The International Monetary Fund urged Senegal to rein in public spending to bring its public deficit down to 4 % of gross domestic product, from 5 %t last year.
The IMF reaffirmed its forecast that the West African state would see economic growth rise to around 3.5 % this year after the global economic slowdown knocked it back to an average of 2 % a year in 2008 and 2009.
“The global budget deficit was higher than expected in the 2009 programme, climbing to 5 percent of the GDP,” the IMF’s head of mission, Norbert Funke, told a news conference at the end of a visit to Senegal.
The Fund forecast the deficit would begin to fall this year and called on the government to bring it down to 4 % of GDP in the medium term.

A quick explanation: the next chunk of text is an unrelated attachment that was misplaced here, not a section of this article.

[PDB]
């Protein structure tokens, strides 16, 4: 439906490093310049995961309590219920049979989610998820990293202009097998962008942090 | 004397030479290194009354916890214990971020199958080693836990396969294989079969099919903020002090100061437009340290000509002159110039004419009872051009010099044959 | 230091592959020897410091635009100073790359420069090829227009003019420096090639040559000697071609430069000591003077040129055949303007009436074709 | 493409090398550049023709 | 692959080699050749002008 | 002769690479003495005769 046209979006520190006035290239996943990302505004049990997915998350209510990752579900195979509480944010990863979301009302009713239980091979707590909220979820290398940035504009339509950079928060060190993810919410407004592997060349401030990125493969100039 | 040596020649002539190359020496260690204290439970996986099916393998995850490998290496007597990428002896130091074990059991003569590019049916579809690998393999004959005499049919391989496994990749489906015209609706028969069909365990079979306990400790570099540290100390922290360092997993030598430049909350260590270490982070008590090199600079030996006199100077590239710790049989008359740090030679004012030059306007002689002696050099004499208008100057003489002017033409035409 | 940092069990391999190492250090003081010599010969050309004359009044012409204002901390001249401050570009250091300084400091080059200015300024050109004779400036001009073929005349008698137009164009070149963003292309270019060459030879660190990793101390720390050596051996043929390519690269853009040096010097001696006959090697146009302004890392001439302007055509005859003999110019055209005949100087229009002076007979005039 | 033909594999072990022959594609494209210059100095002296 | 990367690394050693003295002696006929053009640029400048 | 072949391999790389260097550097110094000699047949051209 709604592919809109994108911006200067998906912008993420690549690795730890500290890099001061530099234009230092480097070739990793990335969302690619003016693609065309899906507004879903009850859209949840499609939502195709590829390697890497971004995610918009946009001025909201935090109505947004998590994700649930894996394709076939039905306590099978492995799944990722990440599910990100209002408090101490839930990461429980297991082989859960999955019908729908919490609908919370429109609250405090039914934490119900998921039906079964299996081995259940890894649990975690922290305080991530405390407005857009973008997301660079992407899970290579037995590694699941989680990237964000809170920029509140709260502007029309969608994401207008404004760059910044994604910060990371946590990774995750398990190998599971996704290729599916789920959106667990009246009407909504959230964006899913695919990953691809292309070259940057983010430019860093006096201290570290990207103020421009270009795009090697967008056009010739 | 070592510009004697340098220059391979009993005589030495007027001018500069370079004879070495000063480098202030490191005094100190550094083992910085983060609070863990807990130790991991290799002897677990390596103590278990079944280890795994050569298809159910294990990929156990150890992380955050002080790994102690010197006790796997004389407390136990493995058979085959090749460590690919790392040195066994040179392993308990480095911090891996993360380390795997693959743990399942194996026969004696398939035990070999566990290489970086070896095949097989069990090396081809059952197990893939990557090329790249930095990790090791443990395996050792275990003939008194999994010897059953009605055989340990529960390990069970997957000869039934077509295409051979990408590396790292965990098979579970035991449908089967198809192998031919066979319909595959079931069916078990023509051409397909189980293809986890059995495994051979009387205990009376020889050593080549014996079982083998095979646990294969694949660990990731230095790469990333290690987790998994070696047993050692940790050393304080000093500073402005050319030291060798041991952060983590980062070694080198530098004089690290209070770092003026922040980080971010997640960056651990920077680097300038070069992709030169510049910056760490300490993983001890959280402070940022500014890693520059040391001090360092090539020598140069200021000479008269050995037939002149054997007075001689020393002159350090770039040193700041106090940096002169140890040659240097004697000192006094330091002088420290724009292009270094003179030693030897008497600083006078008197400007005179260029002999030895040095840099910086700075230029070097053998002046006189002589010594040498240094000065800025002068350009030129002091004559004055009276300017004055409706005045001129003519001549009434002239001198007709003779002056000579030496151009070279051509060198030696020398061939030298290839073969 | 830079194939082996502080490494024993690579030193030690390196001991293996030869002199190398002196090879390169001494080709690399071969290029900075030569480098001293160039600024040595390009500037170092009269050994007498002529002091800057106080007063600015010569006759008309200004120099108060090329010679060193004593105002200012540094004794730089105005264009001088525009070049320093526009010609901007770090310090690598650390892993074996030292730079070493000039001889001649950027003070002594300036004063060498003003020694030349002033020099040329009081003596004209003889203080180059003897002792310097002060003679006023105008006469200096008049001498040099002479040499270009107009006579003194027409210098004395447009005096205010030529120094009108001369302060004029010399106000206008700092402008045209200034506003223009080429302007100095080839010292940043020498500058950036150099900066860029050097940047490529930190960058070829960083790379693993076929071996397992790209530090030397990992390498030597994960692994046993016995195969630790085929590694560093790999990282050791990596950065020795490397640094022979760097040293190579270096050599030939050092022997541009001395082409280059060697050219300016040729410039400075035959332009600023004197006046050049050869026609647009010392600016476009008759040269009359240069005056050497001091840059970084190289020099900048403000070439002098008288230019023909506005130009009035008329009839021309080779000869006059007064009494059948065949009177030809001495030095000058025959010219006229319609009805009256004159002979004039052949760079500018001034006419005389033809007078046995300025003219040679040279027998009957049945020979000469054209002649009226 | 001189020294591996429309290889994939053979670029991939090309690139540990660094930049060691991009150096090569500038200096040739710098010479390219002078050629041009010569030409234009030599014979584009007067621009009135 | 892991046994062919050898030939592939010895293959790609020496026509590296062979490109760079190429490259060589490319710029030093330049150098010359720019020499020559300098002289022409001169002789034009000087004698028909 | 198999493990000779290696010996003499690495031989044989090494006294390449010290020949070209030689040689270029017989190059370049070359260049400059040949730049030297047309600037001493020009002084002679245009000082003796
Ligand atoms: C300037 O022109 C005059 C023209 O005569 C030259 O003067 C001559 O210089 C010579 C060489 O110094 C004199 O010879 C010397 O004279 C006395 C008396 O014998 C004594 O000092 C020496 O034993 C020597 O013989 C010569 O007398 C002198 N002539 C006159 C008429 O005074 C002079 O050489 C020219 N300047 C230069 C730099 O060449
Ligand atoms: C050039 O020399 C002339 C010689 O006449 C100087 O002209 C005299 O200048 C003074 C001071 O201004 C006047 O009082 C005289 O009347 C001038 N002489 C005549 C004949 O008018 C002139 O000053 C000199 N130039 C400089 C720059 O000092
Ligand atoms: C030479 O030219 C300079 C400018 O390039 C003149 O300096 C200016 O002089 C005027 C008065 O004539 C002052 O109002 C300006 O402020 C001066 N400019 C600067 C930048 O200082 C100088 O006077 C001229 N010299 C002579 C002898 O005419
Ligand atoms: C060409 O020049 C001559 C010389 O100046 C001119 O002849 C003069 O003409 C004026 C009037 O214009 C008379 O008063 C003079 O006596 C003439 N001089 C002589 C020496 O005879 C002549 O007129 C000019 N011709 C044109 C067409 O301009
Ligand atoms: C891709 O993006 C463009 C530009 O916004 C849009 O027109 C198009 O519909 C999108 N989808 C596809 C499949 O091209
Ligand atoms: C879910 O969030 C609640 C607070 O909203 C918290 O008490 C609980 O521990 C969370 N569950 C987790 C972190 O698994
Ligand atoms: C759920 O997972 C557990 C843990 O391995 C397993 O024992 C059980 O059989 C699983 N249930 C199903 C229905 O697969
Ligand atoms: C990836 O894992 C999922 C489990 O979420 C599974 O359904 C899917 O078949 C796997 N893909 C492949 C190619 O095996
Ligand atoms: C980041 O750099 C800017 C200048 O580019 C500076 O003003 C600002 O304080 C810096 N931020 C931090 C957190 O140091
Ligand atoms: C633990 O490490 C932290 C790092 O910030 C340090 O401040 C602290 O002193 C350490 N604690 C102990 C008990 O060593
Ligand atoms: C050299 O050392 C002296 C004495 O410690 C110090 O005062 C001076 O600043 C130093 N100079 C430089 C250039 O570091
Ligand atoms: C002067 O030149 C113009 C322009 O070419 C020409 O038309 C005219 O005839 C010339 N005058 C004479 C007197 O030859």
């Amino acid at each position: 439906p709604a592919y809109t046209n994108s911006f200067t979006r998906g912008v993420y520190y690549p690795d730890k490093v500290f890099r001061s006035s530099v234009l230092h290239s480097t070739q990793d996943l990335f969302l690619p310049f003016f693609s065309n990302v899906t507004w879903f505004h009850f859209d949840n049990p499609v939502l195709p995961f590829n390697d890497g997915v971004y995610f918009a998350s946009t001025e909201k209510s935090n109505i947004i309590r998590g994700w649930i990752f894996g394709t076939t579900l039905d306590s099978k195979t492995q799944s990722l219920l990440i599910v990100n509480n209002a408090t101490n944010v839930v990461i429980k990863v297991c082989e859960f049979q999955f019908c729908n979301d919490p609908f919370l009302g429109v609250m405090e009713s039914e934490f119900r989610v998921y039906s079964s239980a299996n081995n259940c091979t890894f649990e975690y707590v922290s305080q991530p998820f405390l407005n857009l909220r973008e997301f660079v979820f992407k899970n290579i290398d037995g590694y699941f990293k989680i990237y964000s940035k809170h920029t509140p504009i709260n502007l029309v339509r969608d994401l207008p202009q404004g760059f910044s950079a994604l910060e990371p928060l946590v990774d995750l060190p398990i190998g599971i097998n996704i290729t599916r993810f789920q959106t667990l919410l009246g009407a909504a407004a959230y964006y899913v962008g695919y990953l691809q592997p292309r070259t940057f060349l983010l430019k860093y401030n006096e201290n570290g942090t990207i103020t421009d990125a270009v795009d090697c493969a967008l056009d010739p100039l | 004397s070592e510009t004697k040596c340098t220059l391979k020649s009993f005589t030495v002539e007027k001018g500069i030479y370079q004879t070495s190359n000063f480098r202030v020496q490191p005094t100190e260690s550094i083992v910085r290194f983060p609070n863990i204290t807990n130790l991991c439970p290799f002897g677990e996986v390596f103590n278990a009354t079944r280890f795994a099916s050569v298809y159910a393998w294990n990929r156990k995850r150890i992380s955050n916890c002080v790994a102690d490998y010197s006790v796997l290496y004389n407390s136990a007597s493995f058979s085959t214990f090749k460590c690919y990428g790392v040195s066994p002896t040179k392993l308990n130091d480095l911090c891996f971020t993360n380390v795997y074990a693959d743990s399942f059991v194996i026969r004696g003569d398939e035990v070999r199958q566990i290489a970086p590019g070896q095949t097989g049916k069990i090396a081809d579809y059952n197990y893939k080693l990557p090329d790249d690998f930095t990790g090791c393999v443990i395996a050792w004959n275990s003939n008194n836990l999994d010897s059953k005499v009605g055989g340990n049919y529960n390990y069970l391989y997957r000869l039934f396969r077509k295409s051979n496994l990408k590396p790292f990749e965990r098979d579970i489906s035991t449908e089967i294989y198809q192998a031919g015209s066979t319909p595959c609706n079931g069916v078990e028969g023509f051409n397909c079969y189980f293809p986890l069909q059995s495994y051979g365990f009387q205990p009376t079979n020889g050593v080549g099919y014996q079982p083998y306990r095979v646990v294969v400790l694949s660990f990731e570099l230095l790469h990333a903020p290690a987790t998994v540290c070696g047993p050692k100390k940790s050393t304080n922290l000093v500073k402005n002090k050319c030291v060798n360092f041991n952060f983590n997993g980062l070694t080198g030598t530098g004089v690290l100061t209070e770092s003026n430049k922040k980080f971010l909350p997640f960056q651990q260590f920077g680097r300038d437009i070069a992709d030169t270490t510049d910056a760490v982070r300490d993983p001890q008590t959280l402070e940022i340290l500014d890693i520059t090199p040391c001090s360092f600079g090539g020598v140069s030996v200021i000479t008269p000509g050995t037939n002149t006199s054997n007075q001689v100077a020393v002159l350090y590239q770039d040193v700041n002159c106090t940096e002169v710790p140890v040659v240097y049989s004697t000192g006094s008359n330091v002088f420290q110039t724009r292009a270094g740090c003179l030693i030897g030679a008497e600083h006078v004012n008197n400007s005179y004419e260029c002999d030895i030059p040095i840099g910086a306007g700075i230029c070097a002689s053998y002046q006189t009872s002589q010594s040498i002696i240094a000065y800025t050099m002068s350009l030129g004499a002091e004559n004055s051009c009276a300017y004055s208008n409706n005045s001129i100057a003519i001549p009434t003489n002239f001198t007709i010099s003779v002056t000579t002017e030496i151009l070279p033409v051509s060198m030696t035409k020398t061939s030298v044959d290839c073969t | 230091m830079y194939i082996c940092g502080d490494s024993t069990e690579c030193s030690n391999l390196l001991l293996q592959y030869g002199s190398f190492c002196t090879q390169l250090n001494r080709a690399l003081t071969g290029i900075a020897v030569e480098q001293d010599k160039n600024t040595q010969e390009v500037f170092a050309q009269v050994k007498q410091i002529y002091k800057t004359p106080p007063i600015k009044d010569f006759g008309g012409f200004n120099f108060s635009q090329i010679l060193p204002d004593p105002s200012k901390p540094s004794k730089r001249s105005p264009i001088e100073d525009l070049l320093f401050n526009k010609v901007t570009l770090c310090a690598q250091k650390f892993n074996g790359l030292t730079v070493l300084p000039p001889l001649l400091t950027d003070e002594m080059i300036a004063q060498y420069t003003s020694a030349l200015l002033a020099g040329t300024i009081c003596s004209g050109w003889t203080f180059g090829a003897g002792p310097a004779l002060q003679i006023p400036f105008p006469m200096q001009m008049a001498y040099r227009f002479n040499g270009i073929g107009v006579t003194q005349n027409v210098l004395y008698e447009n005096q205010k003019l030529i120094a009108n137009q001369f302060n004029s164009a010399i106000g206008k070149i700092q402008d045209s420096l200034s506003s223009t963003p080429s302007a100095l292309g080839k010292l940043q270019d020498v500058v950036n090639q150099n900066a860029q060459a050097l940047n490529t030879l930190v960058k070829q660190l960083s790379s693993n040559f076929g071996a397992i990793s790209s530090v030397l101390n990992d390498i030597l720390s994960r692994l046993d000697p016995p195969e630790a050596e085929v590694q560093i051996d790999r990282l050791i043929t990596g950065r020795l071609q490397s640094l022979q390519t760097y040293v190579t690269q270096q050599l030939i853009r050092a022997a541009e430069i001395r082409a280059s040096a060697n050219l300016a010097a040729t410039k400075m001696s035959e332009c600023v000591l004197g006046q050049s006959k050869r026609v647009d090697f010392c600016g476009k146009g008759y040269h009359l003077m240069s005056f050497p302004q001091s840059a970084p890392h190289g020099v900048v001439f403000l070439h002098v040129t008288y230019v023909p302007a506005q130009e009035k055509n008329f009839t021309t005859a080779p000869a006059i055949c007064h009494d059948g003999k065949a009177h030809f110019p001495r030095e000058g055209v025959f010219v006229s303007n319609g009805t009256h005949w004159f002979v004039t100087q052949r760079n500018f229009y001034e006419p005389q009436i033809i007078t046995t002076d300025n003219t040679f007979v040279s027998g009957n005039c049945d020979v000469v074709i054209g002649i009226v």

“To achieve this objective, it will be necessary to keep non-priority spending under control with a healthy management of public finances,” it said in a statement.
Senegal issued a debut Eurobond in December, a $200 million five-year bond SN047485975=RRPS with a 9.25 % coupon.
Funke said government revenues were low due to tax arrears from state companies, notably power company Senelec.
However the IMF said Senegalese authorities were making progress in settling unpaid bills to private contractors, an amount estimated last year at 67 billion CFA francs ($136 million) and judged to be a major drag on growth.
“It’s an area where the authorities made real progress. It is an important way of normalising relations with the private sector,” Funke said, welcoming a target for at least half to be settled by September this year and the remainder paid next year.